U.S. Authorities and Adobe Finally Made Settlement Over Massive Data breach

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Attorneys general in over a dozen U.S. states announced on Thursday that they reached a $1 million settlement with Adobe Systems over the massive data breach suffered by the company in 2013.

Authorities in 15 states accused Adobe of failing to employ reasonable measures to protect customers’ personal information and promptly detect malicious activity within its network. As part of the settlement, the software giant has agreed to implement new policies and practices in an effort to prevent similar breaches in the future.

The measures that Adobe must take include effectively segregating payment card data from public-facing servers, using tokenization in payment processing, performing ongoing risk assessments and penetration testing, and providing security training to employees.

The $1 million will be paid by Adobe to attorneys general as designated by the Connecticut Attorney General’s Office, which led the investigation into the data breach.

Connecticut AG George Jepsen announced that his state will get $135,095.71, of which $25,000 will go to the Department of Consumer Protection’s consumer privacy protection guaranty and enforcement account, and the rest to the state’s General Fund.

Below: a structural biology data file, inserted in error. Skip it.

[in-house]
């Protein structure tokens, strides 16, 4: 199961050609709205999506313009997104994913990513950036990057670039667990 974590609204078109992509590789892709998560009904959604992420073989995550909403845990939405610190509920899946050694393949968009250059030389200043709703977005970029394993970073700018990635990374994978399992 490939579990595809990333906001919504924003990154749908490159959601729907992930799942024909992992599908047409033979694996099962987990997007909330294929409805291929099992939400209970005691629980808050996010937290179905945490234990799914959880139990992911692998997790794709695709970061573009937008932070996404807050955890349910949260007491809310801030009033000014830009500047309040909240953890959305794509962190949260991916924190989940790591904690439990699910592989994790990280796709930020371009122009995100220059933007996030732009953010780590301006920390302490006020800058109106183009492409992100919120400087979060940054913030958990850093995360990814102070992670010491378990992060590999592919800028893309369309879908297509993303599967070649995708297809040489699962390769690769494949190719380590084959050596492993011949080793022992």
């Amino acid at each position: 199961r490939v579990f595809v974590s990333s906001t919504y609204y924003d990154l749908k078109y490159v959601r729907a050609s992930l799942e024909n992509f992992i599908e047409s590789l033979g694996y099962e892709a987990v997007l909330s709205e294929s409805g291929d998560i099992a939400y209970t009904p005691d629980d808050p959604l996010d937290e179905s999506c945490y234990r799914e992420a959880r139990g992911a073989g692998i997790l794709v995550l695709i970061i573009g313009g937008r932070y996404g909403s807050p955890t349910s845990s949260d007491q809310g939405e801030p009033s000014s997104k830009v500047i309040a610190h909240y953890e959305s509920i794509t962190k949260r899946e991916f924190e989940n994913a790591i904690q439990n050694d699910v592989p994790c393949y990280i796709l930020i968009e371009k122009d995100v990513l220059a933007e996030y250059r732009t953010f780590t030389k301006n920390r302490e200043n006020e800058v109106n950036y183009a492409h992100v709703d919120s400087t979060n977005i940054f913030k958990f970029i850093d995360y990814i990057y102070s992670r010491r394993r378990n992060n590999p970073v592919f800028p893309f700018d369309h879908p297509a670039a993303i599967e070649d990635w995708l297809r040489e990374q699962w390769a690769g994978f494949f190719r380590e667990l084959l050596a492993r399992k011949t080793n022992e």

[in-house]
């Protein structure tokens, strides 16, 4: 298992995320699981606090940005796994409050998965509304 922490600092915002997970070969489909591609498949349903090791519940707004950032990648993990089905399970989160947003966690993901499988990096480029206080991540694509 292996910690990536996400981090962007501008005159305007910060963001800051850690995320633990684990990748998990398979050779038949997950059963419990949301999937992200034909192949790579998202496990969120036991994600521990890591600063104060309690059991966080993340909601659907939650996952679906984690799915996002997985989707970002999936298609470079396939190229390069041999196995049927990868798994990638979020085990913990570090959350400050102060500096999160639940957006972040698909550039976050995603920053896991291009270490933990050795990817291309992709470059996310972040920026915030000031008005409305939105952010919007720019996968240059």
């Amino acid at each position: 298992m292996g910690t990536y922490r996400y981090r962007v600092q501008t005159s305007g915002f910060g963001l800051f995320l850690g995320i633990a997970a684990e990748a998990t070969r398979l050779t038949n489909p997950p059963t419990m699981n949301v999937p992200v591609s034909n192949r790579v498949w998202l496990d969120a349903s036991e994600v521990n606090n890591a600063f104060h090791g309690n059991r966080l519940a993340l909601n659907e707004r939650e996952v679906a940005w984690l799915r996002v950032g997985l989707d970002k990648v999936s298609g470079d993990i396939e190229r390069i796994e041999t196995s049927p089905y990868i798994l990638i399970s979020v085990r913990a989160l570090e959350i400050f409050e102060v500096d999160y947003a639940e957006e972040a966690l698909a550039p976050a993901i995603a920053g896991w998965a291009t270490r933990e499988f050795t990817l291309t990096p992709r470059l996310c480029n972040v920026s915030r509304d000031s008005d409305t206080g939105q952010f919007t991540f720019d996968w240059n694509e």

The other states involved in the investigation are Arkansas, Illinois, Indiana, Kentucky, Maryland, Massachusetts, Missouri, Minnesota, Mississippi, North Carolina, Ohio, Oregon, Pennsylvania and Vermont.

Adobe realized that its systems were breached in September 2013, when it noticed that one of its application servers’ hard drive was nearly full. An investigation revealed that unauthorized parties had been trying to decrypt encrypted customer payment card numbers.

Adobe confirmed at the time that the attackers managed to steal user information and source code, but claimed there was no evidence that any unencrypted payment card numbers were exfiltrated. The breach was believed to affect 38 million Adobe customers and some reported that more than 150 million records were compromised.

In 2015, the company settled a class action and agreed to pay an undisclosed amount to users and roughly $1.2 million in legal fees.

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